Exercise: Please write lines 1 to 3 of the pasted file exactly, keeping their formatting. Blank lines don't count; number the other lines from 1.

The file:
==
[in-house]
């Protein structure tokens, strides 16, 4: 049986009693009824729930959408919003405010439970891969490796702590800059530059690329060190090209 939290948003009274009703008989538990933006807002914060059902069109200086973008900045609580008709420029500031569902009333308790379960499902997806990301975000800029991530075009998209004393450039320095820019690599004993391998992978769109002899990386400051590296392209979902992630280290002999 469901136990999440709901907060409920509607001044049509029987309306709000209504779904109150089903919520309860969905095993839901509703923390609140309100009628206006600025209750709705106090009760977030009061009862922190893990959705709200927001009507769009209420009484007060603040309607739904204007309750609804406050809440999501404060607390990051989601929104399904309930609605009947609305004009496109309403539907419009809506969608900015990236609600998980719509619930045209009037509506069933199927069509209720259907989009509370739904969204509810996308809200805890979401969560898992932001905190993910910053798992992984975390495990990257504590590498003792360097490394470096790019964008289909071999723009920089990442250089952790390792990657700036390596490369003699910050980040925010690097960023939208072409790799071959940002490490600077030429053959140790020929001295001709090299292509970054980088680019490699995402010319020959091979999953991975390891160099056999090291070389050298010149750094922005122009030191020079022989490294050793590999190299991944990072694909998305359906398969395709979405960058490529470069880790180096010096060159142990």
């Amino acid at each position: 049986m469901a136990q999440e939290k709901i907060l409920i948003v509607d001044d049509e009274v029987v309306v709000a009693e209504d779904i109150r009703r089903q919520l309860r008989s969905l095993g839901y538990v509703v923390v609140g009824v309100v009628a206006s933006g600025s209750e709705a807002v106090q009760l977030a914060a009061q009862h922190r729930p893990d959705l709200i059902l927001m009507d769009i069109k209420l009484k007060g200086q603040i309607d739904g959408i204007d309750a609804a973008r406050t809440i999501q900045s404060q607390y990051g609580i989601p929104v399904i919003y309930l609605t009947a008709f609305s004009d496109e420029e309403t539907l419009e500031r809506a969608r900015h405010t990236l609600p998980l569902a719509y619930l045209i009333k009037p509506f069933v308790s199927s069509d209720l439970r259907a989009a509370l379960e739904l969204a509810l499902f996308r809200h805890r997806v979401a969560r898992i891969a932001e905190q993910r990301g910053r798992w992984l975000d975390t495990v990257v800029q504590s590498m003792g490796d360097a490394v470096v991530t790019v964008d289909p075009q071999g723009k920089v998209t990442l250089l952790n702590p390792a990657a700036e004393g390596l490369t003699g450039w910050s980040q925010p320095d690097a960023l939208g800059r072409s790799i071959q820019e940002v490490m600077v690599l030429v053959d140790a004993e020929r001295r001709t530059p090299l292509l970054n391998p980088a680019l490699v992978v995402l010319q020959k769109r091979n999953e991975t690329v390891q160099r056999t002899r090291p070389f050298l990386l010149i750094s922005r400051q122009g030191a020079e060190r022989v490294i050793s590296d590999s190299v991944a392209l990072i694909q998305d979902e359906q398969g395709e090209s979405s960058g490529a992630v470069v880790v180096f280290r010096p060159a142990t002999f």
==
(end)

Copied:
[in-house]
């Protein structure tokens, strides 16, 4: 049986009693009824729930959408919003405010439970891969490796702590800059530059690329060190090209 939290948003009274009703008989538990933006807002914060059902069109200086973008900045609580008709420029500031569902009333308790379960499902997806990301975000800029991530075009998209004393450039320095820019690599004993391998992978769109002899990386400051590296392209979902992630280290002999 469901136990999440709901907060409920509607001044049509029987309306709000209504779904109150089903919520309860969905095993839901509703923390609140309100009628206006600025209750709705106090009760977030009061009862922190893990959705709200927001009507769009209420009484007060603040309607739904204007309750609804406050809440999501404060607390990051989601929104399904309930609605009947609305004009496109309403539907419009809506969608900015990236609600998980719509619930045209009037509506069933199927069509209720259907989009509370739904969204509810996308809200805890979401969560898992932001905190993910910053798992992984975390495990990257504590590498003792360097490394470096790019964008289909071999723009920089990442250089952790390792990657700036390596490369003699910050980040925010690097960023939208072409790799071959940002490490600077030429053959140790020929001295001709090299292509970054980088680019490699995402010319020959091979999953991975390891160099056999090291070389050298010149750094922005122009030191020079022989490294050793590999190299991944990072694909998305359906398969395709979405960058490529470069880790180096010096060159142990």
């Amino acid at each position: 049986m469901a136990q999440e939290k709901i907060l409920i948003v509607d001044d049509e009274v029987v309306v709000a009693e209504d779904i109150r009703r089903q919520l309860r008989s969905l095993g839901y538990v509703v923390v609140g009824v309100v009628a206006s933006g600025s209750e709705a807002v106090q009760l977030a914060a009061q009862h922190r729930p893990d959705l709200i059902l927001m009507d769009i069109k209420l009484k007060g200086q603040i309607d739904g959408i204007d309750a609804a973008r406050t809440i999501q900045s404060q607390y990051g609580i989601p929104v399904i919003y309930l609605t009947a008709f609305s004009d496109e420029e309403t539907l419009e500031r809506a969608r900015h405010t990236l609600p998980l569902a719509y619930l045209i009333k009037p509506f069933v308790s199927s069509d209720l439970r259907a989009a509370l379960e739904l969204a509810l499902f996308r809200h805890r997806v979401a969560r898992i891969a932001e905190q993910r990301g910053r798992w992984l975000d975390t495990v990257v800029q504590s590498m003792g490796d360097a490394v470096v991530t790019v964008d289909p075009q071999g723009k920089v998209t990442l250089l952790n702590p390792a990657a700036e004393g390596l490369t003699g450039w910050s980040q925010p320095d690097a960023l939208g800059r072409s790799i071959q820019e940002v490490m600077v690599l030429v053959d140790a004993e020929r001295r001709t530059p090299l292509l970054n391998p980088a680019l490699v992978v995402l010319q020959k769109r091979n999953e991975t690329v390891q160099r056999t002899r090291p070389f050298l990386l010149i750094s922005r400051q122009g030191a020079e060190r022989v490294i050793s590296d590999s190299v991944a392209l990072i694909q998305d979902e359906q398969g395709e090209s979405s960058g490529a992630v470069v880790v180096f280290r010096p060159a142990t002999f």